To add to @JerryCoffin's comment, you'd also want to pass a reference to the string than the string itself in a scenario like this, unless you want to actually copy the string, because C++ is pass-by-value. So your function signature would be more efficient as void function(std::string& input) or void function(const std::string& input). – Zeenobit Nov 3 '11 at 20:21

std::string is a C++ object, which cannot be passed to most APIs. Most API's take char* as you noticed, which is very different from a std::string. However, since this is a common need, std::string has a function for that: c_str.

std::string input;
const char* ptr = input.c_str();  //note, is const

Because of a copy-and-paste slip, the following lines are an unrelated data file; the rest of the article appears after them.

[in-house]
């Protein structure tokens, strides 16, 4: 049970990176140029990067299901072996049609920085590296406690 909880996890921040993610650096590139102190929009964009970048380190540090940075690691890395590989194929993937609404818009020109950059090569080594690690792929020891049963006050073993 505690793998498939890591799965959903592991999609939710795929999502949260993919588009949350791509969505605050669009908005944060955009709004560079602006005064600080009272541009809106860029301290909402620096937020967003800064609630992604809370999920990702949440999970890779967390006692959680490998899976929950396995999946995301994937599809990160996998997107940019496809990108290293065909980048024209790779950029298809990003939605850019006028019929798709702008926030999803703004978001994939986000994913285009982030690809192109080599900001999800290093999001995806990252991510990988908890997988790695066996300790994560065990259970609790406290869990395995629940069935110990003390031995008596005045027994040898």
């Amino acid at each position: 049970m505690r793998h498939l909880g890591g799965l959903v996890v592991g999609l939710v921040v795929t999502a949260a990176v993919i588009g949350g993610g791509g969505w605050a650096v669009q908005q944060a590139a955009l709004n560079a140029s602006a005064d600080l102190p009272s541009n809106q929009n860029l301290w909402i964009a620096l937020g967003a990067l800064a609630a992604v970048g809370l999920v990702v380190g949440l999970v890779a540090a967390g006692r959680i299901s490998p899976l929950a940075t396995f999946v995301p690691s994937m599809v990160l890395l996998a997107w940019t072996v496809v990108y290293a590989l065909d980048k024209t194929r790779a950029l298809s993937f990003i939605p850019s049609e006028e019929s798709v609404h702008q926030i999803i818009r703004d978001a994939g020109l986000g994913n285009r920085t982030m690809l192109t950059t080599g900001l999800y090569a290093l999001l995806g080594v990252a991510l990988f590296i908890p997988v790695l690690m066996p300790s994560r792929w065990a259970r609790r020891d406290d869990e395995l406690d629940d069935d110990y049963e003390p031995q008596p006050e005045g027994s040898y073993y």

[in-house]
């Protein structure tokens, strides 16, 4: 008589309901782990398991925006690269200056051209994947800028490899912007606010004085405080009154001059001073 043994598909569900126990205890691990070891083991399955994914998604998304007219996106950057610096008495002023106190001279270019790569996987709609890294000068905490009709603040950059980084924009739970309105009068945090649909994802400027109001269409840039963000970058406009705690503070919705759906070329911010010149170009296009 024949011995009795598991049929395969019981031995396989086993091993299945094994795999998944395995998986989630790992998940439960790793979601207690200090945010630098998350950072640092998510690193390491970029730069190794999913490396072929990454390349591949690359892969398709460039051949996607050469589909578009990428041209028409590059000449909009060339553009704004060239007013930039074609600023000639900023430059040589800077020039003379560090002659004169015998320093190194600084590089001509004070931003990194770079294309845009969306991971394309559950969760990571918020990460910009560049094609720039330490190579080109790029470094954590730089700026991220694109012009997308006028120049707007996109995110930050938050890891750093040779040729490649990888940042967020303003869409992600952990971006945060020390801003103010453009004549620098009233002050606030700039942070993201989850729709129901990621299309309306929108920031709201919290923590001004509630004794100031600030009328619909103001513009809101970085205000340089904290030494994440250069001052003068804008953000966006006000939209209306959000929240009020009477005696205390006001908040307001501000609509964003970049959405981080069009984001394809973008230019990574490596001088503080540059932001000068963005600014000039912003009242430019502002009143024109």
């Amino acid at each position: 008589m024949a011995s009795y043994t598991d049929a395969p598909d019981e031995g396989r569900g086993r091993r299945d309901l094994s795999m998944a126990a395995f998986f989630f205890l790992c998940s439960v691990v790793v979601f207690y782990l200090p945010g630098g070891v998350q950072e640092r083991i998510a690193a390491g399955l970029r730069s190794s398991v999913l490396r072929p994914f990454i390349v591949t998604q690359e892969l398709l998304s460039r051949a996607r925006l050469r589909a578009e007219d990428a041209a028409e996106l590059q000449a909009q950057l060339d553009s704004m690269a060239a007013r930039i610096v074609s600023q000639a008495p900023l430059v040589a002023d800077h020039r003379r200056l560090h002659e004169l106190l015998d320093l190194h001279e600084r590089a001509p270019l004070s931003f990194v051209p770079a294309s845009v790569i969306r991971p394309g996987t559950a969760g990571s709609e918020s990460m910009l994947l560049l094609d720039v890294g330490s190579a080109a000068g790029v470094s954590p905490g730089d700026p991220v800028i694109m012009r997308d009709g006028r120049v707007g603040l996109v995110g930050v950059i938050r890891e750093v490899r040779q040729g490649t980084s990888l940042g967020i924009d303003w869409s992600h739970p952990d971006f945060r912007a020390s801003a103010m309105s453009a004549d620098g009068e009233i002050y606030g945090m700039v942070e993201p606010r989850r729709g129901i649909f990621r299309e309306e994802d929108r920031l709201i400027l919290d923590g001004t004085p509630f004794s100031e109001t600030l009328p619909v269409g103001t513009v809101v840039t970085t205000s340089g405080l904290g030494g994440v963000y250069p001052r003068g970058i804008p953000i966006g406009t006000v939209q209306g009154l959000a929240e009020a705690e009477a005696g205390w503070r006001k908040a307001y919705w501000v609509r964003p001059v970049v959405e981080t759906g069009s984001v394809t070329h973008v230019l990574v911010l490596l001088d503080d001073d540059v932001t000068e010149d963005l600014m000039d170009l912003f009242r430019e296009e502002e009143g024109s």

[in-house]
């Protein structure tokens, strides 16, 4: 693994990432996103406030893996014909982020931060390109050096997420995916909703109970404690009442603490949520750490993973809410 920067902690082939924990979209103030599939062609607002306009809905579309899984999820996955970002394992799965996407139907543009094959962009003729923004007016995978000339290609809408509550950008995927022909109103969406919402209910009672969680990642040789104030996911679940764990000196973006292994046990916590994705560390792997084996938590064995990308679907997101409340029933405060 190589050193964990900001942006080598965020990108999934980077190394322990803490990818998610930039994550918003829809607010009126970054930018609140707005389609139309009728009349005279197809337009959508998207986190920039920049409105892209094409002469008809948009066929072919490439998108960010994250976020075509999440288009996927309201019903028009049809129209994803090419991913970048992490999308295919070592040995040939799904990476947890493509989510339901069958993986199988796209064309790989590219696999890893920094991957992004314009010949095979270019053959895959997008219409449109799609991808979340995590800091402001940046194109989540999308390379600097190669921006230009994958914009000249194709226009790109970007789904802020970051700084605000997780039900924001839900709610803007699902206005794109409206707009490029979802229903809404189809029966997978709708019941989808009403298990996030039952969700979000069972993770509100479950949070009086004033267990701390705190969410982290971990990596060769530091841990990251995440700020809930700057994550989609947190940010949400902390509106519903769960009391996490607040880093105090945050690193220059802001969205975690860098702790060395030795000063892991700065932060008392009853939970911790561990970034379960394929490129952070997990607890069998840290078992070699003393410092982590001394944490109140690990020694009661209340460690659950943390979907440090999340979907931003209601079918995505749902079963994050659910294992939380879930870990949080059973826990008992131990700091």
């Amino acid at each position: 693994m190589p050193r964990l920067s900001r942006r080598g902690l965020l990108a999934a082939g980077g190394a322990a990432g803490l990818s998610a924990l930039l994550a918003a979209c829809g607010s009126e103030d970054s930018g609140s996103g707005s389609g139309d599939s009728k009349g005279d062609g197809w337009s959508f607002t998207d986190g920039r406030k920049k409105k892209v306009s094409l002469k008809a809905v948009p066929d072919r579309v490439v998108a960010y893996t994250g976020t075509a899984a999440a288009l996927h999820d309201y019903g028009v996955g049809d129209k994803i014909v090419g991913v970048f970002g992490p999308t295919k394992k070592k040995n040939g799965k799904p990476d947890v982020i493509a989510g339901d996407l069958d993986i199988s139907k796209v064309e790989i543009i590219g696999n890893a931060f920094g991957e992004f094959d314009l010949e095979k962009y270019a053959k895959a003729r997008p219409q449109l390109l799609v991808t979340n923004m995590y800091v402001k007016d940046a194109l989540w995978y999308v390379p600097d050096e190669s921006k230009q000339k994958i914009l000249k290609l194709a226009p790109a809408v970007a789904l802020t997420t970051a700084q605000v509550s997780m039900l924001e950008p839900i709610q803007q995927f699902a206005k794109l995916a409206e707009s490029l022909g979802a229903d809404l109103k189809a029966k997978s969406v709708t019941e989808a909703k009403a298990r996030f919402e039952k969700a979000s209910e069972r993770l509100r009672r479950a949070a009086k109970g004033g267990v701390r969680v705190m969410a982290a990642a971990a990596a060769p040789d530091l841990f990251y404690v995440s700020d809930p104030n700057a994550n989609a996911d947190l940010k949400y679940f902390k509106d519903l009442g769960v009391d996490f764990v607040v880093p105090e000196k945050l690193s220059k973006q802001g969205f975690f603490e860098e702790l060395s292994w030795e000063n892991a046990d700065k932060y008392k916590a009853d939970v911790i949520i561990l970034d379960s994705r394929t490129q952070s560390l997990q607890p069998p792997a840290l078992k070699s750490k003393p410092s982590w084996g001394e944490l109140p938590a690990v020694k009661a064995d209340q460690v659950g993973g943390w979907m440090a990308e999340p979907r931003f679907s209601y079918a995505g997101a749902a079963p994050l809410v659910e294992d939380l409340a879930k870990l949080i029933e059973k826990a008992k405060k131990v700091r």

In C++11, it is now also safe-ish to do this:

char* ptr = &input[0]; //nonconst

and you can alter the characters, but the size is fixed, and the pointer is invalidated if you call any mutating member of the std::string.

As for the code you posted, "THIS IS A TEST" has the type of const char[15], which has a size of 15 bytes. The char* input however, has a type char* (obviously), which has a size of 4 on your system. (Might be other sizes on other systems)

To find the size of a c-string pointed at by a char* pointer, you can call strlen(...) if it is NULL-terminated. It will return the number of characters before the first NULL character.